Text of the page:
Sustained relevance isn't always a good thing. "As meaningful in 2016 as it was in 1991" isn't an assuring praise to sing for an outlaw road movie featuring a pair of female friends whose crime spree is propelled by an essential certainty that the law will fail them. That a film which was viewed by many at the time as progressively and successfully dramatizing the female experience still feels progressive 25 years later suggests that that progressiveness did not equal progress.
Thelma and Louise start out as outlaws before any law has been broken. Housewife Thelma (Geena Davis) failing to get permission from her philandering husband to go on a fishing trip for the weekend is presented as a major transgression. That act of defiance is doubled-down on when Thelma, feeling free for the first time since she was 14 (when she began dating her husband), flirts back with the a man in a bar. When said man attempts to rape Thelma in the parking lot, Louise (Susan Sarandon) stops it with a gun to the back of his head. The attacker, unrepentant, gets shot dead.
From the get-go, Louise is aware the two have little recourse. The burden of proof is on them. "Just about 100 people saw you dancing cheek to cheek with him," Louise reminds Thelma at the first suggestion they go to the police. When the option is brought up again, Thelma reiterates: time has passed and physical remnant of the attack will be nearly nil. "The law is some tricky shit," Themla scoffs.
Misrepresented as a feel-good buddy road trip when it was released in 1991, Thelma & Louse – for which writer Callie Khouri won the Oscar that year – is not shy its purview. There aren't many – or, really, any – good men in the film. At the scene of the crime, the investigating detective (Harvey Keitel) casually flirts with the waitress who served Thelma and Louise. It's what might be called harmless flirting, but in the context, the movie has assured us that it's not safe to assume flirting is harmless. Keitel's detective goes on to be the one ally, or at least the one character who is sympathetic to the outlaws' situation, but he's still part of the system of power that's working against them. His flirtatious introduction, which includes just the right amount of subtle talking down to his female witness, is a reminder of that.
But to just say that Thelma & Louise is against men is to ignore that it's essentially for women. The two friends' run from a law they don't trust becomes inscreasingly a means of empowerment and a reclamation of power and angency. With the rise of independant film in the 90s, there was no shortage of projects that were interested in feminist ideas and ideals, but Thelma & Louise is one of the rare examples of mainstream entertainment offering a venue for those notions. Ridley Scott's lush, fun, exciting direction of Khouri's script, starring Davis and Sarandon (both of whom got Best Actress nominations at that year's Oscars) made for a real Trojan Horse of a moive.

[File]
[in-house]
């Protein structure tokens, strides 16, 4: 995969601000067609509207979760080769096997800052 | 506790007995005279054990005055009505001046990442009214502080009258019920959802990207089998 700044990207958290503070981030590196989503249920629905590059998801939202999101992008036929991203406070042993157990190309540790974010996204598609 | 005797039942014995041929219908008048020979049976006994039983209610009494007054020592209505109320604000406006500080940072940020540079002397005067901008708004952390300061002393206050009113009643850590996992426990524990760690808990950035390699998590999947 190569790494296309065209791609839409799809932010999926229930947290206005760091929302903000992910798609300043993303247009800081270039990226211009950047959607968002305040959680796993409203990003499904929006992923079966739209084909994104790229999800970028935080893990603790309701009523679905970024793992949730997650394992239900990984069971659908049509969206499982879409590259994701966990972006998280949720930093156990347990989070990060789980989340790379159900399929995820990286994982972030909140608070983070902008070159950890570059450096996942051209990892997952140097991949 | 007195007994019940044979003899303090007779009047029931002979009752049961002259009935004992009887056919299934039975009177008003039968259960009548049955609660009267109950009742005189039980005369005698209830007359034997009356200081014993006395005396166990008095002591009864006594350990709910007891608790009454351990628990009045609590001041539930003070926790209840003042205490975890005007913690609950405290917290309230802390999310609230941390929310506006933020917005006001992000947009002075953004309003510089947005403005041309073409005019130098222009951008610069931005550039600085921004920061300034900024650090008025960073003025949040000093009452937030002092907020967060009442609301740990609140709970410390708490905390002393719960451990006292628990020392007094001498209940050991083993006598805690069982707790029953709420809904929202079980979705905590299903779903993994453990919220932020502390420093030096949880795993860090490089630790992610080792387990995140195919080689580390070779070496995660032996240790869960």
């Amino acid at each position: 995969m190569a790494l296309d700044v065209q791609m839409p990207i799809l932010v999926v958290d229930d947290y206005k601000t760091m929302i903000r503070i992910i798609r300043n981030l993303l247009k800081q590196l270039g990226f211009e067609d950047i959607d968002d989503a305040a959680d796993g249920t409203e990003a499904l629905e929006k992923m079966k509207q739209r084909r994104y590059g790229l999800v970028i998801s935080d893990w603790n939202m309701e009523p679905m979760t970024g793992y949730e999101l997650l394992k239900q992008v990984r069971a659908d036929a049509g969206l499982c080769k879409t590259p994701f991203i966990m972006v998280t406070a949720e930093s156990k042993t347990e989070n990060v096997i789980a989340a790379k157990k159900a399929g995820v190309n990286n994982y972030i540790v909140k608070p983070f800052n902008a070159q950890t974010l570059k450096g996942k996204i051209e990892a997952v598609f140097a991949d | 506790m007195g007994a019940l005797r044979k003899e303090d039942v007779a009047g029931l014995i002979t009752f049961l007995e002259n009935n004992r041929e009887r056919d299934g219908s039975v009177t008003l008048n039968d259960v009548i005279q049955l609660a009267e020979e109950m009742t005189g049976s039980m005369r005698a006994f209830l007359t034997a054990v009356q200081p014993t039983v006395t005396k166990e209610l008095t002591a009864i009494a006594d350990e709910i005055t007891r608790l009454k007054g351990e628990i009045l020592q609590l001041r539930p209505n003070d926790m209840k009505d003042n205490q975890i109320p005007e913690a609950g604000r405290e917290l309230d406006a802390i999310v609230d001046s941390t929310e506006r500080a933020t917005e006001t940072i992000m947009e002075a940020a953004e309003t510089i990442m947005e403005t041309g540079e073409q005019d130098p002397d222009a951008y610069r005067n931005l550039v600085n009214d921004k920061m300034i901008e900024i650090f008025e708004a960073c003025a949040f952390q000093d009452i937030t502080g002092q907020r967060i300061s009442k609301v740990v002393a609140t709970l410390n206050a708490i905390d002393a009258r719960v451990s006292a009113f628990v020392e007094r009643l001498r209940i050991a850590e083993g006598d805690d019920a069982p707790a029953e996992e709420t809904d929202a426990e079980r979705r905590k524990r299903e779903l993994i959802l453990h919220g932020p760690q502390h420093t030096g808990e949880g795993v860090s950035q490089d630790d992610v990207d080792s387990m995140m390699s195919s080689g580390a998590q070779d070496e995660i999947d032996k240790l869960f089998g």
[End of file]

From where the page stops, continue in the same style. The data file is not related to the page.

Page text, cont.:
But it's not as though Thelma & Louise ushered in a wave of blockbusters starring strong women that passed the Bechdel-Wallace test with flying colours. In fact, with an internet full of men as ready to threaten to kill a woman over social media as they are to cry out against how oppressed they are, it's hard to imagine Thelma & Louise getting made today.
For sure Thelma & Louise can and should be enjoyed on its own inherent merits. It's an unabashedly cool, great-looking movie helmed by two of the most iconic characters is contemporary film. But it can also be viewed as a reminder that progress is rarely final. For its time, it was revolutionary – activist Mary Lucey was quoted in Time as calling it "the first movie I've ever seen which told the downright truth" – and had a part in branding 1992 as the "Year of the Woman." In the Atlantic, Raina Lipsitz tallies the acheivements of the time: "Anita Hill stood up for herself at Clarence Thomas's confirmation hearings, Callie Khouri won an Oscar, and... four women were simultaneously elected to the United States Senate." But how do things look today?
Let's save ourselves the tally. Things don't look good. The sheer fact that a man running for president can casually mention that women seeking abortion should be punished, or the consistent failure of our legal system to support women looking to stand up against crimes against them, or even the juvenile outrage over the casting of women in some silly movie about ghosts suggests that that "Year of the Woman" was containted, sadly, to a literal year. Viewed today, the essential drama of Thelma & Louise feels so releveant. And that's not a good thing.